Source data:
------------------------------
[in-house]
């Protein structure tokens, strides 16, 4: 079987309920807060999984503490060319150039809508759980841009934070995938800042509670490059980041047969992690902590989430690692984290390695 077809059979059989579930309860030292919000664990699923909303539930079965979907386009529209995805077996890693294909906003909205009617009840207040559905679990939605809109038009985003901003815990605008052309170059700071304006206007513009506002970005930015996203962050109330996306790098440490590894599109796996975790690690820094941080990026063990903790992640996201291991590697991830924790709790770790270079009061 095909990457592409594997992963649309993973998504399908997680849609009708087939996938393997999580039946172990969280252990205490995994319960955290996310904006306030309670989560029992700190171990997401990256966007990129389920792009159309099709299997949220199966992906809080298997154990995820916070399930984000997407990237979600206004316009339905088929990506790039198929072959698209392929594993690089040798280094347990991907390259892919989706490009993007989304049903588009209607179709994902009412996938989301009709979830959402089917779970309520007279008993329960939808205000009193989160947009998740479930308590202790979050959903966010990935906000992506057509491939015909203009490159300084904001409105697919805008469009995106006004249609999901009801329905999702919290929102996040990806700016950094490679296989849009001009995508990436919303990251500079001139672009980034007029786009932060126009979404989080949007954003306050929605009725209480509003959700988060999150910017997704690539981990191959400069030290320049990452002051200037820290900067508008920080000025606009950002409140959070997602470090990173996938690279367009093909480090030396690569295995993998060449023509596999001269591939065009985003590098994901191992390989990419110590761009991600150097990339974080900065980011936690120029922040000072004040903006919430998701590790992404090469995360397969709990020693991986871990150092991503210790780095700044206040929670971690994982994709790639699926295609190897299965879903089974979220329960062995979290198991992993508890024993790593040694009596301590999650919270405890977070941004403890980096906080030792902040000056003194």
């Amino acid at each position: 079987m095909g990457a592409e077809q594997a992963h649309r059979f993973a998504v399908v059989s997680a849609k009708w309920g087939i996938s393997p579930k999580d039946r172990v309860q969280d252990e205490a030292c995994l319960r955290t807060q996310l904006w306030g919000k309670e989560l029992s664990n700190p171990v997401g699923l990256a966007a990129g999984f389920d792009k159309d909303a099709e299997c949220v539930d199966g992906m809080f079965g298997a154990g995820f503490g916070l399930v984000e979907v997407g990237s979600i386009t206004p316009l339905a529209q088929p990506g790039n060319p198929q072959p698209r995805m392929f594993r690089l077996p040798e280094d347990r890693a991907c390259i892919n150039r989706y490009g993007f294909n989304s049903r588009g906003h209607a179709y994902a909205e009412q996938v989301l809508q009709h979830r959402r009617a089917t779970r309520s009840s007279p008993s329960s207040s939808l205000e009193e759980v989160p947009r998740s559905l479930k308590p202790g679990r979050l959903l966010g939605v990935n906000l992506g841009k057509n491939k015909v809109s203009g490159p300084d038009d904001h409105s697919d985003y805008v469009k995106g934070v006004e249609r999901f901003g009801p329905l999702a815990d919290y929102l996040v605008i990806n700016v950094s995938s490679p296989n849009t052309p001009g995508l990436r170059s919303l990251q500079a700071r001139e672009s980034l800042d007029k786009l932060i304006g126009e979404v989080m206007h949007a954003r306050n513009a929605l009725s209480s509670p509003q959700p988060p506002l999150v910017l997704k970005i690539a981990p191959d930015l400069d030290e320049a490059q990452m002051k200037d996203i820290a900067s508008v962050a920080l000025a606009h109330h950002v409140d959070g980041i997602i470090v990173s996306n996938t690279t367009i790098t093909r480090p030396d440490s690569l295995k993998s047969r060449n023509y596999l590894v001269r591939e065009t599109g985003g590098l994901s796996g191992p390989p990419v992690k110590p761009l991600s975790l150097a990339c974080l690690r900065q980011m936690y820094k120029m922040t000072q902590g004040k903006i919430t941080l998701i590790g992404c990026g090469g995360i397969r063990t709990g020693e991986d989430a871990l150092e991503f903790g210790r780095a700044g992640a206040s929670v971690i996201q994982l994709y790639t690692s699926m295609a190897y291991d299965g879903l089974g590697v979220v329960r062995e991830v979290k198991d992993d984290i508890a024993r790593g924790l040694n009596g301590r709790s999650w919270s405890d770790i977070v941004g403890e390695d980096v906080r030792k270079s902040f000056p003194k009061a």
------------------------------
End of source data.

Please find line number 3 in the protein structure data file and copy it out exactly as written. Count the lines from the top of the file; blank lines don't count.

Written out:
């Amino acid at each position: 079987m095909g990457a592409e077809q594997a992963h649309r059979f993973a998504v399908v059989s997680a849609k009708w309920g087939i996938s393997p579930k999580d039946r172990v309860q969280d252990e205490a030292c995994l319960r955290t807060q996310l904006w306030g919000k309670e989560l029992s664990n700190p171990v997401g699923l990256a966007a990129g999984f389920d792009k159309d909303a099709e299997c949220v539930d199966g992906m809080f079965g298997a154990g995820f503490g916070l399930v984000e979907v997407g990237s979600i386009t206004p316009l339905a529209q088929p990506g790039n060319p198929q072959p698209r995805m392929f594993r690089l077996p040798e280094d347990r890693a991907c390259i892919n150039r989706y490009g993007f294909n989304s049903r588009g906003h209607a179709y994902a909205e009412q996938v989301l809508q009709h979830r959402r009617a089917t779970r309520s009840s007279p008993s329960s207040s939808l205000e009193e759980v989160p947009r998740s559905l479930k308590p202790g679990r979050l959903l966010g939605v990935n906000l992506g841009k057509n491939k015909v809109s203009g490159p300084d038009d904001h409105s697919d985003y805008v469009k995106g934070v006004e249609r999901f901003g009801p329905l999702a815990d919290y929102l996040v605008i990806n700016v950094s995938s490679p296989n849009t052309p001009g995508l990436r170059s919303l990251q500079a700071r001139e672009s980034l800042d007029k786009l932060i304006g126009e979404v989080m206007h949007a954003r306050n513009a929605l009725s209480s509670p509003q959700p988060p506002l999150v910017l997704k970005i690539a981990p191959d930015l400069d030290e320049a490059q990452m002051k200037d996203i820290a900067s508008v962050a920080l000025a606009h109330h950002v409140d959070g980041i997602i470090v990173s996306n996938t690279t367009i790098t093909r480090p030396d440490s690569l295995k993998s047969r060449n023509y596999l590894v001269r591939e065009t599109g985003g590098l994901s796996g191992p390989p990419v992690k110590p761009l991600s975790l150097a990339c974080l690690r900065q980011m936690y820094k120029m922040t000072q902590g004040k903006i919430t941080l998701i590790g992404c990026g090469g995360i397969r063990t709990g020693e991986d989430a871990l150092e991503f903790g210790r780095a700044g992640a206040s929670v971690i996201q994982l994709y790639t690692s699926m295609a190897y291991d299965g879903l089974g590697v979220v329960r062995e991830v979290k198991d992993d984290i508890a024993r790593g924790l040694n009596g301590r709790s999650w919270s405890d770790i977070v941004g403890e390695d980096v906080r030792k270079s902040f000056p003194k009061a």